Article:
Kazakhstan must remove the exception of capital punishment for terrorist
killings to join the group of more than 100 nations that have abolished
capital punishment for all peacetime crimes.
Only one ex-Soviet republic, Belarus, still actively operates the death
penalty. In December 2007, it executed by firing squad a serial killer
after a trial from which the public was excluded.
"The abolition of the death penalty in Uzbekistan is the first step
towards the country's democratisation," an elated Marat Kayipov, minister
of justice in neighbouring Kyrgyzstan told IPS. "Today we can truly say
that Central Asia has become a more humane region."
He added: "The reality of globalisation and pressure of world public
opinion must have pushed Uzbekistan to take this essential reform step.
Uzbekistan has listened to the world after the tragic events in Andijan in
In May 2005, there was a massive loss of life when Uzbek police and army
fired on unarmed protesters in the eastern city of Andijan. The true
number killed and the exact cause of the unrest have never been made
In the aftermath, there was a clampdown on all dissent, and
non-governmental organisations were shut down. Thousands of Uzbeks are
believed to have attempted to flee to neighbouring countries, especially
Regional neighbours and human rights activists are clearly hoping that
Uzbekistan's abolition of the death penalty may signal the beginning of a
new era of less repression and more openness in what has been until now
one of the world's most closed societies.
Amnesty International, in welcoming news of the abolition, called on Uzbek
authorities to release information about the past operation of the death
penalty. For years Amnesty has been campaigning for Uzbekistan to disclose
the burial sites of those executed.
"No one knows how many people have been sentenced to death in Uzbekistan
and how many were on death row," Akin Toktaliev, chairman of the
non-government Committee to Defend the Rights and Dignity of the Kyrgyz
People told IPS.
Numbers vary enormously. Some human rights activists have estimated that
about 1,000 were on death row before abolition, according to Penal Reform
"There have been many reported cases of torture leading to the death of
prisoners in jails," Sultan Ikramov, head of the Uzbek independent
committee on human rights said, raising another issue of alleged
"Prison relatives have been appealing to us for information about the
conditions in the Uzbek jails. The conditions there are just not
acceptable," he added.
Another group of Uzbek human rights activists based somewhere outside the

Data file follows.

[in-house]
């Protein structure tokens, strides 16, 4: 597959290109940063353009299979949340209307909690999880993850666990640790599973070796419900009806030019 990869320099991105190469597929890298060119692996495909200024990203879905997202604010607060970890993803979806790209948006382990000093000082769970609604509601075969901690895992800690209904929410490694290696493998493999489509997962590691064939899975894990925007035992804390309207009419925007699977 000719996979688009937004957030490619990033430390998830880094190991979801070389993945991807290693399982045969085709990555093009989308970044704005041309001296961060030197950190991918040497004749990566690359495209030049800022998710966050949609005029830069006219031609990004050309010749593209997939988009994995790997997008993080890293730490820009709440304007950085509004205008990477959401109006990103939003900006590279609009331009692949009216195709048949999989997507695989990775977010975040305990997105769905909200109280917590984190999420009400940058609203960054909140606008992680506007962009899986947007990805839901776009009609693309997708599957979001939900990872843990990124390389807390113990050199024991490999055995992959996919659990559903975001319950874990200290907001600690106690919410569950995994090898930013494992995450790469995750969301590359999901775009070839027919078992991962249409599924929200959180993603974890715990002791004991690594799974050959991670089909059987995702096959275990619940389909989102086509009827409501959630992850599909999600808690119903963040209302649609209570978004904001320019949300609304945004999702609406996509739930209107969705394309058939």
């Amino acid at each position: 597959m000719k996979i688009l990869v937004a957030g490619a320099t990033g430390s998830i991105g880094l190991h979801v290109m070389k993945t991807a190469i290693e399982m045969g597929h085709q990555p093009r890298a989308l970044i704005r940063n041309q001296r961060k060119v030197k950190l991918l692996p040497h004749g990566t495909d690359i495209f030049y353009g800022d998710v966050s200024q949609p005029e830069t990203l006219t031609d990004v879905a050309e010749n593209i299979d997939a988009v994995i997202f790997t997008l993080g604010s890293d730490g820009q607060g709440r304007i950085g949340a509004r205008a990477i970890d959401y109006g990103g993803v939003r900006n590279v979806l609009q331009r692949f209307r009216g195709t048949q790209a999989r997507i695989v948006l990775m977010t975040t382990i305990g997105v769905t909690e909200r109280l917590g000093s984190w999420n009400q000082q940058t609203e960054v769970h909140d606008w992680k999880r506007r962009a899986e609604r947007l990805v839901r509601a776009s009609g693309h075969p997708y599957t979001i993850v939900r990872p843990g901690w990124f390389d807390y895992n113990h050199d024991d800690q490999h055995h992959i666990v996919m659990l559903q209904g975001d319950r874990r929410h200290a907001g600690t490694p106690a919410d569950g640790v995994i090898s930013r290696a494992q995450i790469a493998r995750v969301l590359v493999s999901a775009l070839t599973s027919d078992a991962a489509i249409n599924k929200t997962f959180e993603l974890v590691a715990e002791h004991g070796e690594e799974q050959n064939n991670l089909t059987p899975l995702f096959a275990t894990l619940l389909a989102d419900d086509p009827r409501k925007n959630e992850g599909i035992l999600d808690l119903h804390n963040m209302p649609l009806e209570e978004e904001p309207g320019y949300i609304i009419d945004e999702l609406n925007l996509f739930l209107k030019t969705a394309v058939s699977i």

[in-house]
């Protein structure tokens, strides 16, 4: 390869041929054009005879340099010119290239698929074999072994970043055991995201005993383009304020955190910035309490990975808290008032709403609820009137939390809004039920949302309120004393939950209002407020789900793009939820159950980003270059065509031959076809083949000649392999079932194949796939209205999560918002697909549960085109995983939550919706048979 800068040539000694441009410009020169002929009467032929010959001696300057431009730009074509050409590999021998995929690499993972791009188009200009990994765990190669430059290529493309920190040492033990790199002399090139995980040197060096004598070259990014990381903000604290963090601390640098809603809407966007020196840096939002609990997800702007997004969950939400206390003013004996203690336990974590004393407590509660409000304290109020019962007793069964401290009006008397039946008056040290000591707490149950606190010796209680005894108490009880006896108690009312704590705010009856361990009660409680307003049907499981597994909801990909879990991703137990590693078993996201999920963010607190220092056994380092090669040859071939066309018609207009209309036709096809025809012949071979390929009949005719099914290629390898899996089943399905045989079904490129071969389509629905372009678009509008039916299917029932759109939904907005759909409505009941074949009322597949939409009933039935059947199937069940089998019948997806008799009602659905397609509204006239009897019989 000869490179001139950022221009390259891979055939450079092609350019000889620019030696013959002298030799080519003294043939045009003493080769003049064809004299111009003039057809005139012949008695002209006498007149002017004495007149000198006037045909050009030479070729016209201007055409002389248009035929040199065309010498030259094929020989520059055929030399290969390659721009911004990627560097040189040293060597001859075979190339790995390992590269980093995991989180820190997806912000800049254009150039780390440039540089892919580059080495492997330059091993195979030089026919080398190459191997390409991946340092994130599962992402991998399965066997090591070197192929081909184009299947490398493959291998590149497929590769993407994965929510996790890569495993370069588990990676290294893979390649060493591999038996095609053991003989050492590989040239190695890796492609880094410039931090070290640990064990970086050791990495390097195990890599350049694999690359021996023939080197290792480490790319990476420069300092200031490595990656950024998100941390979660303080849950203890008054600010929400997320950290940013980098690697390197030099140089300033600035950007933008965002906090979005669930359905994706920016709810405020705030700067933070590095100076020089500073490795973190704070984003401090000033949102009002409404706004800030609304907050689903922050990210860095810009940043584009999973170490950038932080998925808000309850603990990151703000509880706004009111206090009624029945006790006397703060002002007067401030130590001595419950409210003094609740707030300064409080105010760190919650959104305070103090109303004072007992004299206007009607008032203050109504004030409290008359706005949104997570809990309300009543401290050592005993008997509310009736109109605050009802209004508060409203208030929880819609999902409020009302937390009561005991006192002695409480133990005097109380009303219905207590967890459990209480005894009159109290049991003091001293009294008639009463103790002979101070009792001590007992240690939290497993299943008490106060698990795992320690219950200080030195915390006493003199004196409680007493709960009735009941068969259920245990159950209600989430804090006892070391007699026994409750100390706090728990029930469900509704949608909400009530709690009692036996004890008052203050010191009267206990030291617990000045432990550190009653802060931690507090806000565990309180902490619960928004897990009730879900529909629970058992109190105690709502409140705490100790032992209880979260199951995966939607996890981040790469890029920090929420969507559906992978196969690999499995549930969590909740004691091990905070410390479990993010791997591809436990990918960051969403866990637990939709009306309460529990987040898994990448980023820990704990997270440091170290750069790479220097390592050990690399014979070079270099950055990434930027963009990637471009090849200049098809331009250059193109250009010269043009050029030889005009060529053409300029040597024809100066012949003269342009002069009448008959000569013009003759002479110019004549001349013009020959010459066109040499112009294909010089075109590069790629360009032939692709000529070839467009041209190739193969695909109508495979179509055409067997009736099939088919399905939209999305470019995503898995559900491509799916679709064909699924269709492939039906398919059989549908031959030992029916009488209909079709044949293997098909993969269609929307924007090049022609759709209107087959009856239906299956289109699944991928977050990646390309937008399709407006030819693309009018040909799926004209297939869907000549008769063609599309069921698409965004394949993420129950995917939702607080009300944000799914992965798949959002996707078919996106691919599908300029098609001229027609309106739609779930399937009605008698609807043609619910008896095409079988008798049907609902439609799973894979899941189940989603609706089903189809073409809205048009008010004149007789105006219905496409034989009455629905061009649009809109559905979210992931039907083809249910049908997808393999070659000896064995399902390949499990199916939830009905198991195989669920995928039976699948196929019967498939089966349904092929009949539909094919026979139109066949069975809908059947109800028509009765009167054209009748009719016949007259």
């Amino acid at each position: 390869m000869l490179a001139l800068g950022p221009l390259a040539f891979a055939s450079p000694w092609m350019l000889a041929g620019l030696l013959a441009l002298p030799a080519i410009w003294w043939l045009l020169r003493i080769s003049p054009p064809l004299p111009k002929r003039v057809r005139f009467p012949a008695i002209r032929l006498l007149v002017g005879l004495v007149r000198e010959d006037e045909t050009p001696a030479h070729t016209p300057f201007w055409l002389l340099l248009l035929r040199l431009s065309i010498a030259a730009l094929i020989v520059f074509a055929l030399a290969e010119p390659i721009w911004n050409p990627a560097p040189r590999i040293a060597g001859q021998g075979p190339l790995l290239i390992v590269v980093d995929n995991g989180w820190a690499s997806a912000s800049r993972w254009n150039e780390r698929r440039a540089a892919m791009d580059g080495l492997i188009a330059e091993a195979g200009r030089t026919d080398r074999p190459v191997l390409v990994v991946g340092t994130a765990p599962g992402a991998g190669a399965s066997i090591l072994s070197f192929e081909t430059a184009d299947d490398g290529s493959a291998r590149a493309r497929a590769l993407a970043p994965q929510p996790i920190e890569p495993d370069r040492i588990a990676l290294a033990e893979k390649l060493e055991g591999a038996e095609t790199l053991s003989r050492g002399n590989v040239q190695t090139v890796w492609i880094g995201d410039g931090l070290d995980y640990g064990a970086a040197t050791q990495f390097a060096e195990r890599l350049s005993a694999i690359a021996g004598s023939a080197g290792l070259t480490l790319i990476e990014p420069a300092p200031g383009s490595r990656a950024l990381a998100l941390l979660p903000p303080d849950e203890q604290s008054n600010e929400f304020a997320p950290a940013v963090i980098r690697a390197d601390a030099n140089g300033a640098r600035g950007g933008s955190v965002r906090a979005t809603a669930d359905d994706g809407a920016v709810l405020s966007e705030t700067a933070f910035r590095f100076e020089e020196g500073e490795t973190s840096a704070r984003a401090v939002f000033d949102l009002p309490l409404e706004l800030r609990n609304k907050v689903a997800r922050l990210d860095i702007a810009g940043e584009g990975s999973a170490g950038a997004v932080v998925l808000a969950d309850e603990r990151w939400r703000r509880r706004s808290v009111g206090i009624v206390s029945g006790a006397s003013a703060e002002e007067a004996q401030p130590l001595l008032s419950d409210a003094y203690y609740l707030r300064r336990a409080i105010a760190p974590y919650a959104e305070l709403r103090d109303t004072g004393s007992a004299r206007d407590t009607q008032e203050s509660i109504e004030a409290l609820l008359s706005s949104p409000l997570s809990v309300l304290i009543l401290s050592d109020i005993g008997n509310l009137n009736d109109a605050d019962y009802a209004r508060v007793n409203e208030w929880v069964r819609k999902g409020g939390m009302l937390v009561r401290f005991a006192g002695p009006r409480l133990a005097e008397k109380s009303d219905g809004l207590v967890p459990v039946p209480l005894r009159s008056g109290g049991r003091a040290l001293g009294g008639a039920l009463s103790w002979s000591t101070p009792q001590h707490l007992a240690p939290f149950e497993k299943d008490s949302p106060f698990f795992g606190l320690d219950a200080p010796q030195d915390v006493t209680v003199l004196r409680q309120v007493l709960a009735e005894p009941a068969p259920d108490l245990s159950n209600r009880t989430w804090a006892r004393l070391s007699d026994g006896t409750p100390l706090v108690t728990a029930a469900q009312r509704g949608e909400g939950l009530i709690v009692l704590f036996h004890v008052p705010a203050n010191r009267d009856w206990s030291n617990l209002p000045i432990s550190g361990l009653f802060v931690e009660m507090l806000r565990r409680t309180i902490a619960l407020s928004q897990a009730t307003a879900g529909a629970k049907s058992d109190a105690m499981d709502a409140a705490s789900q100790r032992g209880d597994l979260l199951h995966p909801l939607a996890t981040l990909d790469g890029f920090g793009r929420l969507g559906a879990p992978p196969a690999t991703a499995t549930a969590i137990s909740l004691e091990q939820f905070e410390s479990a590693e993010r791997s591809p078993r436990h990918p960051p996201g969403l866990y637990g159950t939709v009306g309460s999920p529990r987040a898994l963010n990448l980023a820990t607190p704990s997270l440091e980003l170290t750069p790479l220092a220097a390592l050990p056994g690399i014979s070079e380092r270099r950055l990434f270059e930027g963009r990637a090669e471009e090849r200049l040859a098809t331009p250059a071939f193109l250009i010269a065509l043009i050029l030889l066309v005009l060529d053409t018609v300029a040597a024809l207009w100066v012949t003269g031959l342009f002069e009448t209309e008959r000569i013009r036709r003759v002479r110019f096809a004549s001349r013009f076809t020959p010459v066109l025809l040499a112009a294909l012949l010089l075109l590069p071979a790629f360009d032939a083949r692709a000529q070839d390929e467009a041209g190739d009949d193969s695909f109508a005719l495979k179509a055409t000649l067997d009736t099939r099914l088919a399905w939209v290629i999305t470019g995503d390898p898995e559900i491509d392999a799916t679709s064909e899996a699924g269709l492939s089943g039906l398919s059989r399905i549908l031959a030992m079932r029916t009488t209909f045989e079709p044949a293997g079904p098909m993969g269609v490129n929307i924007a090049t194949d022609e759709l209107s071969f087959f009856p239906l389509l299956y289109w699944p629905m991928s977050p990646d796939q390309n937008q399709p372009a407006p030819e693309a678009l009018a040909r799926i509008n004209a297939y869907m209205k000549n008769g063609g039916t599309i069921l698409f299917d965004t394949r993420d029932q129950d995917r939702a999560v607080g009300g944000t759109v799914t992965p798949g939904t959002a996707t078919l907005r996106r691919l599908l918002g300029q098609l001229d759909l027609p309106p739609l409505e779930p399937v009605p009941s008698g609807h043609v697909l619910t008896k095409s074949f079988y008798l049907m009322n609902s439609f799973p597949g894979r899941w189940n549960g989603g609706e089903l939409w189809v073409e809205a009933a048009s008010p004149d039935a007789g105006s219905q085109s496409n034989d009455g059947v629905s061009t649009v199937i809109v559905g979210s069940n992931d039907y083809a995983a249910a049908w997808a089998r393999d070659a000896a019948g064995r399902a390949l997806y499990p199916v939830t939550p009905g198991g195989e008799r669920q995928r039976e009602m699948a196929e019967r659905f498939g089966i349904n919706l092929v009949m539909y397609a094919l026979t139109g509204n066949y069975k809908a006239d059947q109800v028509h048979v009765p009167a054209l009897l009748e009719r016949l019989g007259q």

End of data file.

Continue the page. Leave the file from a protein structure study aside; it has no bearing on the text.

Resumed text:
country, the Rapid Response Group for the Prevention of Torture in
Uzbekistan, in a statement issued before the abolition announcement,
welcomed the approaching reform but criticised its limitations.
"This is one of the first necessary steps for the liberalisation of the
criminal justice system," it said cautiously. But the proposals fell far
short of the Council of Europe's recommendations for the humane management
of prisoners sentenced to life or long-term imprisonment.
It noted that life-imprisonment in Uzbekistan meant 25 years in the most
severe prison conditions before being allowed to apply for a pardon.
This was also particularly harsh and inflexible. For the first ten years
prisoners were allowed only one short meeting with relatives a year, one
telephone call, and there was a "cruel and severe" ban on working. There
was also no distinction between the different types of long-term
"Some long-term prisoners have been members of criminal gangs with long
criminal records. But the majority are respectable citizens who led
stable, normal lives before sentencing. Most could be released
conditionally much earlier and should have the right to apply for a pardon
at any time," it said.
The group noted with concern that recommendations on pardon applications
and transfer through the prison system would be made by penal officials
"without any public control."
The group also raised the issue of the absence of any apparent provision
for the correction of miscarriages of justice.
This issue was addressed in neighbouring Kyrgyzstan when it abolished the
death penalty at the end of 2006. The cases of all 169 former death row
inmates are now being reviewed. So far 60 cases have been heard.